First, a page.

San José, Costa Rica, since 1956

Italian Restaurateur Opens Place in Santa Ana

“Everything you see I owe to spaghetti,” Italian screen legend Sophia Loren once said in an interview.

Should you also like to enjoy the richness and variety of Italian food, Lo Spago (the short form for spaghetti in Italian) restaurant and pizzeria is a brandnew option.

Inaugurated in August, the trendy place in Santa Ana, southwest of San José, is easily recognized by its logo: a plate with appetizing- looking seafood spaghetti picked up by a fork. This eye-catching motif is seen everywhere, from the business sign to the paper table sets and the extensive food and beverage list of the eatery.

Bamboo and cacti line the entrance,where contemporary-style chairs and tables invite visitors under a sheltering roof. Lemon and wine hues dominate the interior, while comfortable wicker chairs, wooden tables and potted plants provide a relaxed, family-oriented atmosphere.

Pizza production can be observed through a pane, and the walls are decorated with mouthwatering photographs depicting highlights of Italian cuisine.With an emphasis on pasta and pizza, the menu features a palette of cold and hot starters, meat, fish and seafood dishes, as well as one of the largest dessert lists (21 items) around.

“I wanted to put the pizza the customers of my Piedades restaurant had asked for back on the menu,” says restaurateur Marco de Nando, 47.

De Nando, a native of the northern Italian region of Veneto, not only owns and operates Lo Spago, but has also been successfully running the refined and romantic Da Marco restaurant for two-and-a-half years; the restaurant is located at the entrance to the Italian-run Canal Grande Hotel in nearby Piedades de Santa Ana. De Nando’s first culinary enterprise in the Central Valley was Café Mediterraneo in the western San José’s neighborhood of Rohrmoser (TT, Sept. 6, 2002).

The dishes de Nando offers at his restaurants grow out of his creative spirit and dedication to the simplicity and naturalness of the traditional cuisine of his native Italy.

At Lo Spago, the menu lists 20 cold and hot appetizers, of which the salad with pears, almonds and pecorino cheese and the polenta with Gorgonzola (¢2,200/$4.20) are especially worth mentioning, as is the mussel soup (¢3,950/$7.60).

The extensive selection of pasta dishes reads like an introduction to the comforting world of Italian noodles: garganelli, linguine and spaghetti are prepared in a variety of ways, ranging from the classic to the sophisticated.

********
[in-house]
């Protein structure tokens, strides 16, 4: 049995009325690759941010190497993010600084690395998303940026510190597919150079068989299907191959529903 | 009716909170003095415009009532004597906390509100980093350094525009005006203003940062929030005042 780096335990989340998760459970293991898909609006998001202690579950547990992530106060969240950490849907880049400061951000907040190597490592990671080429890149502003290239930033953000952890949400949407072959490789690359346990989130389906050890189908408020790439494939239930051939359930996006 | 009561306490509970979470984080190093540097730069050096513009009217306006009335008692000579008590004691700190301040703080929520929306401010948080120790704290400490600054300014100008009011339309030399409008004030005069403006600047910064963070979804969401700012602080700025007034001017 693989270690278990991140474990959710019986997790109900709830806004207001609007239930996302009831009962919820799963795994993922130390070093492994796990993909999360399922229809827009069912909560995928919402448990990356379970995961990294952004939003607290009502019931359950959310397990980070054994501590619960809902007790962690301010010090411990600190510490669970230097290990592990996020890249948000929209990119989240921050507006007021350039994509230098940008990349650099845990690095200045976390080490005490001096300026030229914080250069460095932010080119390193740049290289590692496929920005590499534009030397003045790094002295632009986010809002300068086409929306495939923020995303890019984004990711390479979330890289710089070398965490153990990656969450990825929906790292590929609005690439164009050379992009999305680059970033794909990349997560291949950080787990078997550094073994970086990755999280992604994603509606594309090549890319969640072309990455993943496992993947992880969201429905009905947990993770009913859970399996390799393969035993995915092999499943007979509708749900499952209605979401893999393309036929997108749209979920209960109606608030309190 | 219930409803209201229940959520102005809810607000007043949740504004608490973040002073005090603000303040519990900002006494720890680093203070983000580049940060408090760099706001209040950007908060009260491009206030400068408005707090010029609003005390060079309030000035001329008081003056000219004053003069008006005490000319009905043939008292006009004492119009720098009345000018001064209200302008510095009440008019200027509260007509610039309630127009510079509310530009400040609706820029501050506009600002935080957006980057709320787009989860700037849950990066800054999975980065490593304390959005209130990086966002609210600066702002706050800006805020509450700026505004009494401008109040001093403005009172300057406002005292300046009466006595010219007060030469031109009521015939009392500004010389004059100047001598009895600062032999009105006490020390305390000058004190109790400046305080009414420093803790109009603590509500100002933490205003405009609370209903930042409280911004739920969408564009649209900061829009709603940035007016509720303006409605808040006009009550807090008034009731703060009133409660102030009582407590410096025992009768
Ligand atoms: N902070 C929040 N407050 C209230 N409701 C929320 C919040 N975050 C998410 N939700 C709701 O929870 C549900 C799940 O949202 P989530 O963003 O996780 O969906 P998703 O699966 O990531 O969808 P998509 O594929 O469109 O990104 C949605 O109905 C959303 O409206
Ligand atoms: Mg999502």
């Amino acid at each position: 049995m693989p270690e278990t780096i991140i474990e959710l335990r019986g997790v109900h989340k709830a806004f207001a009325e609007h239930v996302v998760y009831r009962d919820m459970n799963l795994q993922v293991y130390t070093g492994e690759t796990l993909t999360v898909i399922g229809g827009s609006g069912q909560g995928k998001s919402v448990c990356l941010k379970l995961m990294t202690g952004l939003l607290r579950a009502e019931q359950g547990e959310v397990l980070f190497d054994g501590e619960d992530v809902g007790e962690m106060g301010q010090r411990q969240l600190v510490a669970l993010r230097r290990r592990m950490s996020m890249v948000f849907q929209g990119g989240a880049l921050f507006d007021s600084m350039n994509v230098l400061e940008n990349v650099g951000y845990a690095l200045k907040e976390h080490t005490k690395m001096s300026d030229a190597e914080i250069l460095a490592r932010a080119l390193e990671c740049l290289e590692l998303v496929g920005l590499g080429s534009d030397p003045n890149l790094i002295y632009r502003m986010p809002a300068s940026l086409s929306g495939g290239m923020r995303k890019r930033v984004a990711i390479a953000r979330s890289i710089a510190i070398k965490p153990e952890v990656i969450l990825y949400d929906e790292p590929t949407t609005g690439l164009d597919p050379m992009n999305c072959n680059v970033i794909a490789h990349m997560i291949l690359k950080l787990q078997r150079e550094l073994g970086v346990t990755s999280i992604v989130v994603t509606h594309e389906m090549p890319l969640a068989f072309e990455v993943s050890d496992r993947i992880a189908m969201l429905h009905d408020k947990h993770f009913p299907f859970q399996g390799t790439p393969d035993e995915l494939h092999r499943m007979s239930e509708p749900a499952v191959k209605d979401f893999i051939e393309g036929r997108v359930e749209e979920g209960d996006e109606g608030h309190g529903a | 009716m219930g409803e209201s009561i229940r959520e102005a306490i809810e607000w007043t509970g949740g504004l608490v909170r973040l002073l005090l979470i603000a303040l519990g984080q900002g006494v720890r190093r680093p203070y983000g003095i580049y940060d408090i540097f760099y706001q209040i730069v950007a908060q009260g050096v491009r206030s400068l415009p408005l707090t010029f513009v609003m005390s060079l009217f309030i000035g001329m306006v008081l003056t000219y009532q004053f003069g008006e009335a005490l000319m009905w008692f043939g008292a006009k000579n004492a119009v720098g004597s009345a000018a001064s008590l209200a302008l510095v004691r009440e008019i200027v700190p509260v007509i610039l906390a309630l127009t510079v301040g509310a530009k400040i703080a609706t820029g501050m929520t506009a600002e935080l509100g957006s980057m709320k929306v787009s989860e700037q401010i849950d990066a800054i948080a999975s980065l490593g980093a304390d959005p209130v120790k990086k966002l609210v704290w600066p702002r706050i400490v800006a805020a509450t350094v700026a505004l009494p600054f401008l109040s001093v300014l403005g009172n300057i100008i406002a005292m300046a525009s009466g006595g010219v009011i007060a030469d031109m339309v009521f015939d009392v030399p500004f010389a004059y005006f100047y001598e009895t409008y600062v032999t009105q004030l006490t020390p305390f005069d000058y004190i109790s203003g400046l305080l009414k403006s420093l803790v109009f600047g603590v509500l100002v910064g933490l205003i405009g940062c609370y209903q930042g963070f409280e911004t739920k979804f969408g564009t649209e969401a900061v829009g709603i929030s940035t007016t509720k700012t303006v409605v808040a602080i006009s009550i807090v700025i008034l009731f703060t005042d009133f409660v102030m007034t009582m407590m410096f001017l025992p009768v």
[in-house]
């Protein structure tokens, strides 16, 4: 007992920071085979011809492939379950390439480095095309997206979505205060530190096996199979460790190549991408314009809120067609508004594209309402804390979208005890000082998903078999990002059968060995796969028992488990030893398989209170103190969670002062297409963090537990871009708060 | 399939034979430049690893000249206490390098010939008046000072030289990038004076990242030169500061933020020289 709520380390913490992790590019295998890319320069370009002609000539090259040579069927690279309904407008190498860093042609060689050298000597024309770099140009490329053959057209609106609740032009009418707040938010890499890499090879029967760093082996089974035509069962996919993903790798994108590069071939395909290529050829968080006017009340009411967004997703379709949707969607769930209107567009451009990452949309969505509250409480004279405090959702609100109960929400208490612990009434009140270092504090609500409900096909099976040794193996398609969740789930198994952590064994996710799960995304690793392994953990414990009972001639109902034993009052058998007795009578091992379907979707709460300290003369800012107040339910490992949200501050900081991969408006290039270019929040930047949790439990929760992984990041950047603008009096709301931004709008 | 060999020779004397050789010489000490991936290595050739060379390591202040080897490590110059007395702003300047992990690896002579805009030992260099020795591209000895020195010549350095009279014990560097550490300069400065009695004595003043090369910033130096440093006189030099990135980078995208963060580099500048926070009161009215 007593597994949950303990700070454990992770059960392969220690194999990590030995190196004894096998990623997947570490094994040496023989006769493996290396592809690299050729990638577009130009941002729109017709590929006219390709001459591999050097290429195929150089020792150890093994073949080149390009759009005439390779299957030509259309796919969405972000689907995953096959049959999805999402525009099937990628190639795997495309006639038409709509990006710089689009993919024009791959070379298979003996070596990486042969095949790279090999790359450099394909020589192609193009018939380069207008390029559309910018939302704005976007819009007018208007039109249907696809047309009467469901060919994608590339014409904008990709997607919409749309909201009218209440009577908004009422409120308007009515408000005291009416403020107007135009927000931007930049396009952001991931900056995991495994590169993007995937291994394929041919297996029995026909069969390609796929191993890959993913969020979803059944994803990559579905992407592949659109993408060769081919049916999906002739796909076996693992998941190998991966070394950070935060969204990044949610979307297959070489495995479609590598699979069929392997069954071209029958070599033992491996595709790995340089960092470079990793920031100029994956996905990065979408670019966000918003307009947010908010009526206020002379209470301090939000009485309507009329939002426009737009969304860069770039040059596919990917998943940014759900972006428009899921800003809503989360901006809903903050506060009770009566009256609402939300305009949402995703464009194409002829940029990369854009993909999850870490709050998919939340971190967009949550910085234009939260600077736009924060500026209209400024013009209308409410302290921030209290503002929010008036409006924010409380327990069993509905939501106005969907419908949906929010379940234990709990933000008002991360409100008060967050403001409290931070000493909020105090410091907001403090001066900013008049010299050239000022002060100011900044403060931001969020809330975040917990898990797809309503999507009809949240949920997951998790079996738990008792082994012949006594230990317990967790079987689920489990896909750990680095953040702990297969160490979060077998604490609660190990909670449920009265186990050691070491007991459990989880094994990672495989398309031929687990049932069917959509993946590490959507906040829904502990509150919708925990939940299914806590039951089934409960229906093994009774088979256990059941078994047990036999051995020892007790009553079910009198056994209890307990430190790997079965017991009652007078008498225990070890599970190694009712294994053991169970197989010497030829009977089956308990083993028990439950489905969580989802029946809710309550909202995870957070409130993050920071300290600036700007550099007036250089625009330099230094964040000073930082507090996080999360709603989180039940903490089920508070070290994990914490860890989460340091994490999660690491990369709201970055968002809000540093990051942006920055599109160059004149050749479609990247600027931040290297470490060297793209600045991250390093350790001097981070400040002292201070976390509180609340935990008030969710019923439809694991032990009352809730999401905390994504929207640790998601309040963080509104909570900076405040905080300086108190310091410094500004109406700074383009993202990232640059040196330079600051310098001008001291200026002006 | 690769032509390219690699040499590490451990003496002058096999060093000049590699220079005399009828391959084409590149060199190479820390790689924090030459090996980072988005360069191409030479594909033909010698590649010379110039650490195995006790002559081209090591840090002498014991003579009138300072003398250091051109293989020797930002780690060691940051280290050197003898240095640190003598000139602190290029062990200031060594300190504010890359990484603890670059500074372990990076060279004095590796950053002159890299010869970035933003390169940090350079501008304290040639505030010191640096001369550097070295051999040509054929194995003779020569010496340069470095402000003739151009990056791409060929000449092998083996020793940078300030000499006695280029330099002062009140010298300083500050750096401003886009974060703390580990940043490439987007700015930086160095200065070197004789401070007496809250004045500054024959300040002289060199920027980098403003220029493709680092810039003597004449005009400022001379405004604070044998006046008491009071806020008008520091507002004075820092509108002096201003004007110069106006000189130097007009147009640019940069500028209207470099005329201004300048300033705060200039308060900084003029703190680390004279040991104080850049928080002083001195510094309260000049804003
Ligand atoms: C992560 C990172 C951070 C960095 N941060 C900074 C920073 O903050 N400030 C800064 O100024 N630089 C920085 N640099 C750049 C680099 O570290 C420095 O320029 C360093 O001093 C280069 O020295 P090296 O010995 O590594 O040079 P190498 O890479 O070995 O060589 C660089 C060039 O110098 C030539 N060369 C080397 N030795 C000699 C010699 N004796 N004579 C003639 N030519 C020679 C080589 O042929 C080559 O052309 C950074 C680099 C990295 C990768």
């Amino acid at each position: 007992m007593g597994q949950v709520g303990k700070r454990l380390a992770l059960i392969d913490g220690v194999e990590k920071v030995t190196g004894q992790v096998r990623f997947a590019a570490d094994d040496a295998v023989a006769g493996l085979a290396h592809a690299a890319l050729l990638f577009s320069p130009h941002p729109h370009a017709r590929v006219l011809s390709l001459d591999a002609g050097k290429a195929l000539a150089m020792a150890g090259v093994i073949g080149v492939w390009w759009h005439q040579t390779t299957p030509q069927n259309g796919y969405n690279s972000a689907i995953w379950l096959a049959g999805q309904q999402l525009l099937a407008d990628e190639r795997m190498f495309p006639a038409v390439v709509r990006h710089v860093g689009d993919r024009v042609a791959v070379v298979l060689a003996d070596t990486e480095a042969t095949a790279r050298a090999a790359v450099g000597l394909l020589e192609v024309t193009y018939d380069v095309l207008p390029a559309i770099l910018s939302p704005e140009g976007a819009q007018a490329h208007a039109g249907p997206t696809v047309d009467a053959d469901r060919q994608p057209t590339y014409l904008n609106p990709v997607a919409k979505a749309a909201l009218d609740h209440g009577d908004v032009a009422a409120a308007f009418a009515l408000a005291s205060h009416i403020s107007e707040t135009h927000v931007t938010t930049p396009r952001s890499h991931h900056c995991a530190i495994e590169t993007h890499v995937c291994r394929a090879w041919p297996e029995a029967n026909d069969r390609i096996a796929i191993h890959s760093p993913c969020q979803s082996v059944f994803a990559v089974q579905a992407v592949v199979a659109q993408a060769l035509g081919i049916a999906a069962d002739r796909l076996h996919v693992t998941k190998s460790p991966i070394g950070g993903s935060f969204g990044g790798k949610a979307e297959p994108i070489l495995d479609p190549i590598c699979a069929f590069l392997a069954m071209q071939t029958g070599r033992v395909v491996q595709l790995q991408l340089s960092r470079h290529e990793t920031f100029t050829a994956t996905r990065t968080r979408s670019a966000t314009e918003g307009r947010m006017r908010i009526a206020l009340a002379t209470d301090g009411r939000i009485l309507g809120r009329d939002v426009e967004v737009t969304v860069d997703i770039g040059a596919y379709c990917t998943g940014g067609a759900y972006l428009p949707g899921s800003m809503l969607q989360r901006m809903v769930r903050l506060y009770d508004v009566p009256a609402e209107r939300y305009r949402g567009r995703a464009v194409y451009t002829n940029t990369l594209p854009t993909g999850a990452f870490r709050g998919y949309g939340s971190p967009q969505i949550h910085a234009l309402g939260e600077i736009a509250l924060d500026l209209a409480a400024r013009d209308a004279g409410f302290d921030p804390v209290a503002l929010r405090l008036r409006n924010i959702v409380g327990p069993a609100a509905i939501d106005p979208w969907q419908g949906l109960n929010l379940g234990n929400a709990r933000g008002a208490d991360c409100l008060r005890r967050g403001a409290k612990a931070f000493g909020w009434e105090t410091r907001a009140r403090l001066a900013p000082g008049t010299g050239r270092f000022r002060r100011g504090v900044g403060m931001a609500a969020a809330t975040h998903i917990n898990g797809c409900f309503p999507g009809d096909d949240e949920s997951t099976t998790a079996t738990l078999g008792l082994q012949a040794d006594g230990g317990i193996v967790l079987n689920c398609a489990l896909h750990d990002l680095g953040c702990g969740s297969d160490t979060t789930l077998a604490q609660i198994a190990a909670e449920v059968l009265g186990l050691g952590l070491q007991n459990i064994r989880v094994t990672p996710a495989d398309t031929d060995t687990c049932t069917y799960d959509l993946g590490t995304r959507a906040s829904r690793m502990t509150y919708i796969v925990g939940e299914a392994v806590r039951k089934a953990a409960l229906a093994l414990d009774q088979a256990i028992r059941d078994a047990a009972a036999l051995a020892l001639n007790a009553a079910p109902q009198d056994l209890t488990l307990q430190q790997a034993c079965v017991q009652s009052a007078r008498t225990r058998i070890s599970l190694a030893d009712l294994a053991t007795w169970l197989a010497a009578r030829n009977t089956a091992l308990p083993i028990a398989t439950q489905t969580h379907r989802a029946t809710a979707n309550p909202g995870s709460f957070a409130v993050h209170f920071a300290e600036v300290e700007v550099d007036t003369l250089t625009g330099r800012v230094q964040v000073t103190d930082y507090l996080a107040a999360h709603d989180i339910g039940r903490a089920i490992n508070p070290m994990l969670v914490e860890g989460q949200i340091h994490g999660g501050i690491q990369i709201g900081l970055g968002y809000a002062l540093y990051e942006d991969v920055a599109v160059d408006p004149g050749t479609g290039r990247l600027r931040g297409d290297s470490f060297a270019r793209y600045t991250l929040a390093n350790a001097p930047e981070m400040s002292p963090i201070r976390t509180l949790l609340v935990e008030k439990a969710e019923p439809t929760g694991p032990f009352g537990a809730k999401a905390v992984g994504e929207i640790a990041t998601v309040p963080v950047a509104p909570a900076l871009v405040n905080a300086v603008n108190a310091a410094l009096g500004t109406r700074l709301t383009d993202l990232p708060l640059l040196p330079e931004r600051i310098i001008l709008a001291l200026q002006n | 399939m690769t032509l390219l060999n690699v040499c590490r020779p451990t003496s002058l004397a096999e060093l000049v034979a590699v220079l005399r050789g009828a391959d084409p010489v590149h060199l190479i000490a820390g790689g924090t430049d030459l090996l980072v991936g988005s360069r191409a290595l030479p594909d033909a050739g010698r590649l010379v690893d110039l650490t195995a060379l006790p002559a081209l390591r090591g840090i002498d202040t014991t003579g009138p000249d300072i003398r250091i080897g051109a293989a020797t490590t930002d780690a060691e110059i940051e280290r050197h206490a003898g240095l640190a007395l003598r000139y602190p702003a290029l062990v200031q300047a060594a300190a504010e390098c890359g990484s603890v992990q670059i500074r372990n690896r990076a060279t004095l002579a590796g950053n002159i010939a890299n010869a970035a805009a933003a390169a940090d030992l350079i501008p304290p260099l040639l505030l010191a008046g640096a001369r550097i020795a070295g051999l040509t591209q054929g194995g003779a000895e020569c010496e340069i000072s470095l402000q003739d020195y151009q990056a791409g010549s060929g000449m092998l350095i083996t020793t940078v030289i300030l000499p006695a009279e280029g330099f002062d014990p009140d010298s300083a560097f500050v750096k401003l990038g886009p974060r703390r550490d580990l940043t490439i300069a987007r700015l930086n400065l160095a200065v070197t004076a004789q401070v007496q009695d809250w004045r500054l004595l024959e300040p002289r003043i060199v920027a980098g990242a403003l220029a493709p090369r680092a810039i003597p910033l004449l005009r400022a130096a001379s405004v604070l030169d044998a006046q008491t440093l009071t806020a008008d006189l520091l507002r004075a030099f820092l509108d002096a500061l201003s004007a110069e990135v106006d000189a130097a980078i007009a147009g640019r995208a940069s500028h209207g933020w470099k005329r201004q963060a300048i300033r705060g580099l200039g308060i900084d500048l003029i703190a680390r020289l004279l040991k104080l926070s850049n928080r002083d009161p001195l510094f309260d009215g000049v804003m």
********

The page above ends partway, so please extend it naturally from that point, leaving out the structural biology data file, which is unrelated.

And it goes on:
Homemade pasta includes lasagna with pesto (¢3,000/$5.80) and truffle-stuffed ravioli prepared with butter and sage (¢3,600/$6.90). Savory, ear-shaped orecchiette baresi are made with anchovies and broccoli, a recipe de Nando brought from Bari, a seaport in southeast Italy.

Also available are rich pasta dishes with jumbo shrimp, mushrooms and bacon in a pink sauce (¢8,600/$ 16.50). Those who do not have enough room for a starter and a main course can opt for one of the platters, which come with salad or pasta, plus fish or meat combined.

Pizza is another traditional staple of the boot-shaped country’s cuisine. In 1889, Neapolitan chef Rafaele Esposito prepared the first pizza of modern times for Italian Queen Margherita and her husband, Umberto I. To represent the national colors of Italy, red, white and green, Esposito topped the pizza with tomatoes, mozzarella cheese and fresh basil,much to the delight of the queen. Pizza Margherita not only became her favorite, it also became a culinary tradition that has since spread throughout the world.

At Lo Spago, pizza comes in three different sizes: two round and a third rectangular pizza called “medio metro” (half-meter). De Nando especially recommends luna rossa (red moon) topped with tomato, Gorgonzola, Italian sausage and radicchio (from ¢3,100/$6). Also offered are pizza varieties such as calzone (turnover pizza), fagottino (hot pockets) and stuffed pizza bread.

Meat, lobster, shrimp and fish are prepared with the same carefulness and imagination.

My favorite is the juicy salmon fillet with honey and mustard (¢6,100/$11.70), accompanied by a glass of cool, dry house white wine (¢1,200/$2.30). Prices are commensurate with the quality, and service and tax are included.

“We want to provide our clients with authentic products of good quality, available in a nice but informal setting,” explains de Nando, who runs Lo Spago with partner Riccardo Rossi.

Sophia Loren’s famous quote doesn’t reveal whether she loves desserts, but we certainly do. If you still have room, pamper yourself with homemade ice cream, panna cotta (Italian custard) with amaretto, crepes with Nutella or irresistible tiramisu.

Located in the Terraflash mini-mall, 100 meters north of the Red Cross in Santa Ana, Lo Spago is open every day except Tuesday, from noon to 3 p.m. and from 6 to 11 p.m. For information, call 582-2121.


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